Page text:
I confess to a bias where Ambrose is concerned. I majored in history at UNO, where I enrolled in several of his courses. He became my teacher and my friend. Along with several other UNO historians, most notably the late Joe Logsdon, he gave me a genuine appreciation for history -- not the ancient, textbook kind but the living, breathing kind.
Steve Ambrose understood America as well as anyone. He believed that our nation was not built on the lofty notions of liberty and equality -- though we cherish those ideals -- but rather on something much more fundamental, much more human: America was built on optimism. We believe in ourselves. We believe we can do anything we set ourselves to doing. We believe we can and will make things better. We have more than a sense of purpose; we have a sense of destiny. By sheer force of American will, we endure and, ultimately, prevail.
This optimism, this boundless hope, took shape in a century in which America's very surroundings shouted limitless possibilities. In his best-selling homage to Meriwether Lewis, Undaunted Courage, Ambrose wrote often of America's great optimism and how it mirrored the borderless expanse known as the Louisiana Territory. "The sense of space that is so American" is how he described it in a Gambit Weekly interview in 1997.
He framed his subjects in similar terms.
Of Jefferson, whom he greatly admired, Ambrose wrote: "In an age of imperialism, he was the greatest empire builder of all. His mind encompassed the continent." And of Lewis: "He was exactly what Jefferson wanted him to be, optimistic, prudent, alert to all that was new about him ... . His ambition was boundless. His determination was complete. He could not, would not, contemplate failure."
In Ambrose's view -- like Jefferson's, no doubt -- America was destined to grow, to prosper, and to lead the world. How could it be otherwise? Thus did Lewis' explorations in the early 19th century foster our nation's dominance in the next century -- The American Century.
Ambrose embraced this view of America and preached it passionately, whether by telling the stories of famous Americans like Dwight Eisenhower, Thomas Jefferson and Meriwether Lewis, or those of ordinary Americans like the men of Easy Company (in Band of Brothers). In every case, Ambrose brought history to life by telling it on a personal level. He engaged his readers and his students by taking them into the lives of his subjects.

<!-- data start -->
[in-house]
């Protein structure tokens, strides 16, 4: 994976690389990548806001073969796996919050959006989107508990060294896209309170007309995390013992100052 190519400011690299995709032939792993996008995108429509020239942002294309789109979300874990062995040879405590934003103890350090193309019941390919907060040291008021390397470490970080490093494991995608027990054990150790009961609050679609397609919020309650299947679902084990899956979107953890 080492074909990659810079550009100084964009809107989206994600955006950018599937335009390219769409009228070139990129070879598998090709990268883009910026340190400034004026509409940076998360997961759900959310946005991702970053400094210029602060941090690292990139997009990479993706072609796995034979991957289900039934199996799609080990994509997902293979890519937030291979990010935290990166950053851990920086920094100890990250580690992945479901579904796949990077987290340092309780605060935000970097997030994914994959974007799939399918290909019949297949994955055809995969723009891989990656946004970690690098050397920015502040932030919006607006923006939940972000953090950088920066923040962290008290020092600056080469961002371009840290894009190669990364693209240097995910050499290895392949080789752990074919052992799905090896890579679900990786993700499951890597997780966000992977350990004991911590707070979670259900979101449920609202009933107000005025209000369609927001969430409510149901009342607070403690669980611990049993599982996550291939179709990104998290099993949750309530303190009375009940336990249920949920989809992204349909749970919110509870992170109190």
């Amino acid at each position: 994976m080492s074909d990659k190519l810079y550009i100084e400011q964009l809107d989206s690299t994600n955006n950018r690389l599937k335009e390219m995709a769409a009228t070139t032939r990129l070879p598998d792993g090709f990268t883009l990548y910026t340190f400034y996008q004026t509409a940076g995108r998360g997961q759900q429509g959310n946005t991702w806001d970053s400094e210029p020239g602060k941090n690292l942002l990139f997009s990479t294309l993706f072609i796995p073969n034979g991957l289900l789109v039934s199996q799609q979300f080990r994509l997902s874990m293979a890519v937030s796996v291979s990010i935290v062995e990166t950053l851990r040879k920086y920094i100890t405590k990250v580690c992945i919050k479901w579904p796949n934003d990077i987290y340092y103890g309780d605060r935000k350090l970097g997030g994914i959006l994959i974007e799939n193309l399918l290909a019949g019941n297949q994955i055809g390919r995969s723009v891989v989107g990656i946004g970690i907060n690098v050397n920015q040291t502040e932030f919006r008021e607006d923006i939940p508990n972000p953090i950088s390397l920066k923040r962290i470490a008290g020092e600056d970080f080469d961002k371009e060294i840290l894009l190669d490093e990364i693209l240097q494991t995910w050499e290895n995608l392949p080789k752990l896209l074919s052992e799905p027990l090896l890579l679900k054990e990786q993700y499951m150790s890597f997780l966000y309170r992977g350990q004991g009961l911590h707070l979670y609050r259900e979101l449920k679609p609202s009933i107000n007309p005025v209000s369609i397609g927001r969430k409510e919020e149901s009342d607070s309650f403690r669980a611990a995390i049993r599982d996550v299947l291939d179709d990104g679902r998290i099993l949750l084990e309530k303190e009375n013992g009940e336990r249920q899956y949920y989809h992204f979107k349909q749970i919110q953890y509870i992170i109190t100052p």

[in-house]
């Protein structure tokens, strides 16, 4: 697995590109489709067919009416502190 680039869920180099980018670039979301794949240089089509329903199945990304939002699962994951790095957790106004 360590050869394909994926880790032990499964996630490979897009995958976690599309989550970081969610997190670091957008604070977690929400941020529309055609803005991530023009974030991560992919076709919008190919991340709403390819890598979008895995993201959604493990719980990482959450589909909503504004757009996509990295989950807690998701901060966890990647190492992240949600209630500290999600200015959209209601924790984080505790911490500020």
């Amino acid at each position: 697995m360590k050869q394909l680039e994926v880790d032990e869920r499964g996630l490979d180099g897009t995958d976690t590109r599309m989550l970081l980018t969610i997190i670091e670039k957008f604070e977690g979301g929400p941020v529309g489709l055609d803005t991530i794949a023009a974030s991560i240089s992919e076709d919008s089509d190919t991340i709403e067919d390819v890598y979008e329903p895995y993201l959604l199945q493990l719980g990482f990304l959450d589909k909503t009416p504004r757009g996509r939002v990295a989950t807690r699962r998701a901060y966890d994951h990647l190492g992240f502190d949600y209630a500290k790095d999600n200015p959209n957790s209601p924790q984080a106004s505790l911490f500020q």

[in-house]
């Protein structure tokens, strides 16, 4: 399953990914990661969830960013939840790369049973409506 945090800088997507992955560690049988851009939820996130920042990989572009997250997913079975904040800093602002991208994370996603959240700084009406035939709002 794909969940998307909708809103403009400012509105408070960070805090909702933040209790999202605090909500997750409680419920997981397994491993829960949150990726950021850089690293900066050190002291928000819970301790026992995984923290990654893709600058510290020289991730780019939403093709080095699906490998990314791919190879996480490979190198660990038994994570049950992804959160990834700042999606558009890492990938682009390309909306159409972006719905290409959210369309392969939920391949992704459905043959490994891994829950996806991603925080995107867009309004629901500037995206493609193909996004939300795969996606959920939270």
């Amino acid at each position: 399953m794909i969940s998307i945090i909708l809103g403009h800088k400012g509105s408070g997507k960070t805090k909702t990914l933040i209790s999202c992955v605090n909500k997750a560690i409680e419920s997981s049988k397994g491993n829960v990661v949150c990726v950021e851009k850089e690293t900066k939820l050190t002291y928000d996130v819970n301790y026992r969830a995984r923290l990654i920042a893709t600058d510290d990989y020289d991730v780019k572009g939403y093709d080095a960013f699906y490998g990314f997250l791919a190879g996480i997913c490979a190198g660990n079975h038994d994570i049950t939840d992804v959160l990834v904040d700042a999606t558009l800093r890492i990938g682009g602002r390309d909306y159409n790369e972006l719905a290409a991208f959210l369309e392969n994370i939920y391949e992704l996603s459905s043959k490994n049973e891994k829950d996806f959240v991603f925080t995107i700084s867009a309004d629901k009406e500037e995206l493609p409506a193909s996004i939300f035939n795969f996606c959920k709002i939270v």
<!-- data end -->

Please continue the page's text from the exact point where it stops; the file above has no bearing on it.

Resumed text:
Ambrose's lectures were legendary for the way he captivated his audiences, whether he was speaking in a classroom, a banquet hall or a television studio. "I'm just a storyteller," he often said of himself. That's true in the same sense that Ike was just a soldier.
In the early days of his career, Ambrose wrote of larger-than-life figures, particularly Eisenhower, who hired the young historian to be his official biographer in 1964. He also wrote a three-volume biography of Richard Nixon, whom he initially detested but eventually came to admire (but not love).
Later, in his books and on the lecture circuit, Ambrose sang the praises of everyday Americans, particularly those who won the war that saved democracy. He celebrated their stories at every turn, culminating in the establishment of the UNO Eisenhower Center, which recorded thousands of individual stories from WWII veterans, and the National D-Day Museum, which brings those stories to life and preserves them in perpetuity.
"It all came down to a bunch of eighteen-to-twenty-eight-year-olds," Ambrose wrote in D-Day, June 6, 1944: The Climactic Battle of World War II. "They were magnificently trained and equipped and supported, but only a few of them had ever been in combat. Most ... had never heard a shot fired in anger. They were citizen-soldiers, not professionals. ...
"They wanted to be throwing baseballs, not hand grenades, shooting .22s at rabbits, not M-1s at other young men. But when the test came, when freedom had to be fought for or abandoned, they fought. They were soldiers of democracy. They were the men of D-Day, and to them we owe our freedom."
Near the end of his life, Ambrose battled two demons: cancer and questions about the integrity of his scholarship. Critics claimed he had used the words of others without giving proper credit. In the end, the controversy amounted to little more than omitted quotation marks (footnotes gave proper credit in each case). Ambrose shrugged it off and said he would let the public decide. His forthcoming book, his last, will be his final tribute -- and gift -- to his favorite subject. To America: Personal Reflections of a Historian will be published next month. It is destined be a bestseller.
In the end, Ambrose succumbed to cancer at the age of 66. But in his books and lectures, at the Eisenhower Center, at the D-Day Museum, and in the hearts and minds of his students and readers, Stephen Ambrose's love affair with America will endure and, ultimately, prevail. In that sense, Ambrose became his subject. Something tells me that's exactly how he wanted his own story to end.